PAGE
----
Documentation for any project seems to be a necessary
evil.  I'm not sure how how this suggestion might be
implemented, but here goes.

Create a mechanism to link the datasheet of a
component to the component.

Each component has a few optional fields.

1) URL of manufacturer's data sheet
2) Local directory to retreive data sheet.

Whether or not to 1) Use manufacturer's URL, 2) Local
directory and/or whether or not to place a copy of the
datasheet in the project directory.

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Re: [kicad-users] Re: Mils

2007-10-13 Thread KeepIt SimpleStupid
Let's face it, humans like things easy.  It's much
easier to say 5 mills, than 5 thousanths of an
inch, although saying 250 thousanths seems to be
more of the norm when machining in english units. 
Thickness, such as a plastic bag seems to be expressed
in Mills.  Confusion, of course.

When connecting thermocouples, RED is negative.  Go
figure.

Even the metric system has it's pecularities, the
Angstrom and the micron.

My boss once said, he likes numbers to be between 1
and 10.  In other words the exponent expressed in
words such as nano, micro, pico.

I prefer metric too, but when the parts and the tools
are English, do as the Romans do and use the unit of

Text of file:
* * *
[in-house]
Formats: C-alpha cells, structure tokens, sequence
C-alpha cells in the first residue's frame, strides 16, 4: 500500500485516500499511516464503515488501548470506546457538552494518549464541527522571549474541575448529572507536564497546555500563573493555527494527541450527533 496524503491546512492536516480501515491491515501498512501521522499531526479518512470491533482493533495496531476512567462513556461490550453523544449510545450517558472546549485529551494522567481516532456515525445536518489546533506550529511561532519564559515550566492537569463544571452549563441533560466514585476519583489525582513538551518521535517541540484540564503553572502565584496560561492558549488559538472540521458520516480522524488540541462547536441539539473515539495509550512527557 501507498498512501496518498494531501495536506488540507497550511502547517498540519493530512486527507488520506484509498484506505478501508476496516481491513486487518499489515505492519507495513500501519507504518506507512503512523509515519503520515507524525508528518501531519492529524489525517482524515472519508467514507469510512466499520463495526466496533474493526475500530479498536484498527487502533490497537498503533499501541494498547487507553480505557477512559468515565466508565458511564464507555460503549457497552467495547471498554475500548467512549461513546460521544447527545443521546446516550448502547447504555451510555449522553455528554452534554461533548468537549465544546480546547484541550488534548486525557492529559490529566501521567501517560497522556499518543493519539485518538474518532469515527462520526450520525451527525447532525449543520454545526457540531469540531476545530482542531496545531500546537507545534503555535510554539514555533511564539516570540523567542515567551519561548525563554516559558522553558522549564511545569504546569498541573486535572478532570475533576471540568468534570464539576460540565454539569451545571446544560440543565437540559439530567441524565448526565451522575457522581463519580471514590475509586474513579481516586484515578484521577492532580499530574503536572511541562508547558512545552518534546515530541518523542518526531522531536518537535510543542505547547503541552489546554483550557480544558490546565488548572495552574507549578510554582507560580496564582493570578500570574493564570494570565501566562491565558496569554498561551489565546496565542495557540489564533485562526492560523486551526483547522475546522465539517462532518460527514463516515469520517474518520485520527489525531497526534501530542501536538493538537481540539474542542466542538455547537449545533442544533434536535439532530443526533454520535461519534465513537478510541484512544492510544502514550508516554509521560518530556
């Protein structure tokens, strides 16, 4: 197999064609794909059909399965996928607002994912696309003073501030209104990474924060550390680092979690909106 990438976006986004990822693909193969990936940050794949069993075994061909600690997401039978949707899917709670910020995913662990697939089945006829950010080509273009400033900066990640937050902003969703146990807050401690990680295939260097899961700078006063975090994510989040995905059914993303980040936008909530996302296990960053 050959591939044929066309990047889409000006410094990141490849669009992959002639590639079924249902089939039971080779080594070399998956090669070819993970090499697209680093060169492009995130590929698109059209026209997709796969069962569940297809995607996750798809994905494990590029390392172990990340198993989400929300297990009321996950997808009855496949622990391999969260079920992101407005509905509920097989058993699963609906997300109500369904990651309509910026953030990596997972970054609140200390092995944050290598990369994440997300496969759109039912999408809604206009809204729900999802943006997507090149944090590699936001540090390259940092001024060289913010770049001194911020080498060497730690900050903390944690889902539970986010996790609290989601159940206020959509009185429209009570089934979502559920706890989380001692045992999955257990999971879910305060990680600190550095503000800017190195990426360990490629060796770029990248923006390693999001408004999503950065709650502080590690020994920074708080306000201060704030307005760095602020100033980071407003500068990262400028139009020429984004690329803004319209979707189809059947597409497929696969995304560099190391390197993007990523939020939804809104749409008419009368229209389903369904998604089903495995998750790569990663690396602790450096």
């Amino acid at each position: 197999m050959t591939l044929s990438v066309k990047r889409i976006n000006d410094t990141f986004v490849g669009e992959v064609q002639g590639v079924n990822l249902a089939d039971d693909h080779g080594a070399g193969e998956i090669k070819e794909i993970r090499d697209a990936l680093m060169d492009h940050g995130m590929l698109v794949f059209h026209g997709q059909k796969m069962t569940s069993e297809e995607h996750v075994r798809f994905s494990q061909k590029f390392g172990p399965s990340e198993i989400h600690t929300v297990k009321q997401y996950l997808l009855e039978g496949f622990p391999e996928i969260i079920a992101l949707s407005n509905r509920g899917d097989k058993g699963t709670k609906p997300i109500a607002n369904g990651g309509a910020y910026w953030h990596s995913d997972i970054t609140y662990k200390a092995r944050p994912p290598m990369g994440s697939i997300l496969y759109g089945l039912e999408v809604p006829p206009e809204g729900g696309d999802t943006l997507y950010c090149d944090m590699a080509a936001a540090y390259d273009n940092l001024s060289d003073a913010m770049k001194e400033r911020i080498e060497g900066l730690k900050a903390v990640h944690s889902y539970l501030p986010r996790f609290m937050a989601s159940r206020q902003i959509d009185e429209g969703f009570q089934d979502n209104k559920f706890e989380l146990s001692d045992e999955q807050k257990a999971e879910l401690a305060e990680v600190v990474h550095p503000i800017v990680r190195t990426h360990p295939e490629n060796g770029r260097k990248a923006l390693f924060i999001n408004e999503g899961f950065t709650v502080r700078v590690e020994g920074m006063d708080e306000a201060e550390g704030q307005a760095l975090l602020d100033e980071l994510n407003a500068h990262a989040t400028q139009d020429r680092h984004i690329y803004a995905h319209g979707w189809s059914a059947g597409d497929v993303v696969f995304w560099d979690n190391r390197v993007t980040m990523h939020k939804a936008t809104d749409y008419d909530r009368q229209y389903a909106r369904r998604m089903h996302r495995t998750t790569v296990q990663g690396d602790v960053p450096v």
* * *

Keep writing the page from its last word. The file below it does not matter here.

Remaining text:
measure that the parts are in.






  

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Re: [kicad-users] Kicad project for Low TIM (Leach Amp)?

2007-10-13 Thread KeepIt SimpleStupid
It's a nice amp. You'll like it.   I taped it in 1980
or so.  Just like everyone else, I made subtle
changes.
A couple notable ones: metal film resistors where
possible.  10 turn pot for bias adjustment.  I added
audio ramping and thump supression as well.

The power supply makes a big difference in the sound. 
I used a 20 AMP constant voltage transformer and the
AMP sounded great and the hum was horrible.  I then
changed to a somewhat under rated quad custom made
torroidal transformer and the AMP was quieter, but not
as bassey.

I accidently mad a mirror image of the board and
because the design is so symmetric, I was able to use
it with a few external changes and switching the NPN
and PNP transistor positions.

Go for it.


--- j3r3m3l33 [EMAIL PROTECTED] wrote:

 Has anyone KiCAD'ed this amp:
 
 http://users.ece.gatech.edu/~mleach/lowtim/
 (http://www.pavouk.org/hw/leachamp/en_index.html)
 
 The second link's author said he did it in Eagle.
 
 By all accounts is a nice unit when built. I've
 asked
 the author where to get manufactured PCBs but no
 reply
 yet. So failing that, unless someone here has
 already
 entered the design into Kicad, then I might do it
 and
 post the result.